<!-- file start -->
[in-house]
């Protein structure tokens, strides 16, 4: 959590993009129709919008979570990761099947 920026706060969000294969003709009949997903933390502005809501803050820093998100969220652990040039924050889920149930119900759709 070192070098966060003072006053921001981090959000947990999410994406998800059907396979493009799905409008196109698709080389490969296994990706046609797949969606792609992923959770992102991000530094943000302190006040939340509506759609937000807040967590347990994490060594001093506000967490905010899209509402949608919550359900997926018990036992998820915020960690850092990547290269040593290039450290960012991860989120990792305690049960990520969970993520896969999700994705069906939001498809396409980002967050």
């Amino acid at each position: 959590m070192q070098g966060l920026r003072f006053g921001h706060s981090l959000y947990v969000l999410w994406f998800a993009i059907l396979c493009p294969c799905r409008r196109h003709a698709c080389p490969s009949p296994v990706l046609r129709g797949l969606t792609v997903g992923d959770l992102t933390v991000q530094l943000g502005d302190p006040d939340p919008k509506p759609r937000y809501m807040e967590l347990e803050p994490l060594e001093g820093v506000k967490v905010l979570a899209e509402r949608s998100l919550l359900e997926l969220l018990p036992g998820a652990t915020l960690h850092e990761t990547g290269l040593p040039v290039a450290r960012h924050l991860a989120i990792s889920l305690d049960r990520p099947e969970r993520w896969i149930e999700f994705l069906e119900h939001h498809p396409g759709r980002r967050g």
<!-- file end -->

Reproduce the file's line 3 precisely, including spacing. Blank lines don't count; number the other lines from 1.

């Amino acid at each position: 959590m070192q070098g966060l920026r003072f006053g921001h706060s981090l959000y947990v969000l999410w994406f998800a993009i059907l396979c493009p294969c799905r409008r196109h003709a698709c080389p490969s009949p296994v990706l046609r129709g797949l969606t792609v997903g992923d959770l992102t933390v991000q530094l943000g502005d302190p006040d939340p919008k509506p759609r937000y809501m807040e967590l347990e803050p994490l060594e001093g820093v506000k967490v905010l979570a899209e509402r949608s998100l919550l359900e997926l969220l018990p036992g998820a652990t915020l960690h850092e990761t990547g290269l040593p040039v290039a450290r960012h924050l991860a989120i990792s889920l305690d049960r990520p099947e969970r993520w896969i149930e999700f994705l069906e119900h939001h498809p396409g759709r980002r967050g």